Windmills of California


Golden Gate Park, San Francisco

There are 2 traditional "Dutch style" windmills in Golden Gate Park, located at the western end to catch the ample sea breezes.

The Dutch Windmill

The Dutch Windmill was built in 1902, at a cost of $16,000, together with a Dutch Cottage alongside which was occupied by the mill's caretaker. 75 feet high, and 33 feet in diameter at the base, is sails had a span of 102 feet and meant it was capable of pumping 30,000 gallons of fresh water per hour from underground to a reservoir on Strawberry Hill.

Despite being a great success for a few years (so much so that a second windmill was built), by 1913 electric pumps were introduced, so the windmills began to become obsolete. Much of the Dutch Mill's machinery was destroyed by a storm in the 1930's, followed by further gutting to aid the 2nd World War effort. In the winter of 1949 one of the sails was blown off, and a few months later the other 3 sails were removed for safety.

A Citizens Commission formed in 1964 to start efforts to restore the mills, but despite receiving a Federal grant of $10,000 in 1968, it was not until August 1976 that volunteers from the US Navy Reserve started work on restoring the Dutch Mill. Work continued through to completion in 1981. Since then little additional work has been done, and although, as the many photos of the mill show, from the exterior the mill looks impressive, structurally it's showing signs of decay again.

At the base of the mill, the grounds have been laid out as the Queen Wilhelmina Tulip Garden - a fact that contributes to the popularity of the mill as a photo location. It's also given rise to the often repeated, but false story that the mill "was a gift to the city of San Francisco from Holland"!

Point to note: Looking at historical pictures of the mill, it's apparent that the "restored" mill's sails rotate in the opposite direction to the original sails!

Golden Gate 1940's Golden Gate Dutch Mill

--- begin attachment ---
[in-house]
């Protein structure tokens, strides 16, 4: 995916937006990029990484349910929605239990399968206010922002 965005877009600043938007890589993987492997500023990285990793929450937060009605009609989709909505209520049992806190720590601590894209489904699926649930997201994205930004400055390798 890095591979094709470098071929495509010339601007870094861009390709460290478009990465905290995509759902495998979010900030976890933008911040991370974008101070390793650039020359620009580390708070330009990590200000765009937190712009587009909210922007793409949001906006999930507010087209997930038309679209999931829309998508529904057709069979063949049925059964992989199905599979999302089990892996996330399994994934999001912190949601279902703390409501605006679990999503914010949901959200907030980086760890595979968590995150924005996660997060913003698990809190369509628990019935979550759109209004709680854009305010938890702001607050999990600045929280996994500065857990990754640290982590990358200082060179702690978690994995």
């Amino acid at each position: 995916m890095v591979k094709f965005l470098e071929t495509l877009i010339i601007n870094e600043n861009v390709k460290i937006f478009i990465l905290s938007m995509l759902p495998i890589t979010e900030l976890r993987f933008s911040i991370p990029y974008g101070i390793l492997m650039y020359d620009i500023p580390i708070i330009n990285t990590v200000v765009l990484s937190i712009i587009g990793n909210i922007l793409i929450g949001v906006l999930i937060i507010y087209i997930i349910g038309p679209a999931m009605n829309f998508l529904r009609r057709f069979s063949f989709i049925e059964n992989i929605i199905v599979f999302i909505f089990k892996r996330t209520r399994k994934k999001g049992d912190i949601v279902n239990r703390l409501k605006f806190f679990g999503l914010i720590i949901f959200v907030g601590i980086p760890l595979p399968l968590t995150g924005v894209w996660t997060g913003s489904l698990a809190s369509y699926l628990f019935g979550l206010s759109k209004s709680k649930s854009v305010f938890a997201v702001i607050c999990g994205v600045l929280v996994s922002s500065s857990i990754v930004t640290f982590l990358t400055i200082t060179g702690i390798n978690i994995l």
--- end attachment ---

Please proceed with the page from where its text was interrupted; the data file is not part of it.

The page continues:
The Dutch Mill - Circa 1940's hand coloured print, and 1999

The Murphy Windmill

With the undoubted success of the Dutch Mill, in 1905 a second windmill was built to the south, known as the Murphy Windmill, after Samuel G Murphy who donated $20,000 (one source says $25,000) for its construction. This mill was even larger than the first, 95 feet high, with sails 114 feet across, capable of pumping 40,000 gallons per hour, and survived slightly longer before electric pumps were installed.

Sadly this mill was never restored, and through to the early 2000's stood sailless and neglected, slowly deteriorating. The Murphy Windmill has a concrete base, which was surmounted by a slate clad wooden upper body, and each year more slates fell from the mill. The remains of the sails were stacked in the undergrowth nearby.

Finally plans to restore the mill came about, and the mill was dismantled right back to the concrete base. Parts were shipped to millwrights in the Netherlands, and everything was due to be reassembled on site in 2006 (though I have been unable to determine if that has happened or not).

Details on the restoration project are to be found at The Campaign to Save the Golden Gate Windmills.

Despite the many web sites with photos of the Dutch Mill, far fewer people put up pictures of the forlorn Murphy windmill.

A question and answer led me to the news that the mill appears in the 1915 Charlie Chaplin movie "A Jitney Elopement", and so you can see it in stills from the movie. Also compare a still to a recent image.

Murphy windmill historic postcard
Murphy Windmill, published by Chas.Weidner No.271, Germany.

Murphy Windmill, Golden Gate Park Murphy Windmill, Golden Gate Park Murphy Windmill, Golden Gate Park
The Murphy Windmill - As it was in 1999.


Altamont Pass

Altamont Pass is host to over 6000 wind turbines of all shapes and sizes. Many of them were constructed under a Californian tax regime which made building them very worthwhile, though since those days, not all of the turbines are maintained in working order. Even so, there are still many making a real contribution to California's energy needs, and even some replacement of old models with new, more efficient ones.

Given a good breeze, the sight of the hillside covered as far as the eye can see with twirling turbines makes a very impressive sight.

Panoramic view of one part of Altamont Pass - large image!


Bibliography


Links

Traditional
Mock mills (buildings shaped like traditional mills, but never put to traditional grinding or pumping uses) Windpumps Wind Energy

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Last updated 27/01/2014 Text and images © Mark Berry, 1997-2014 -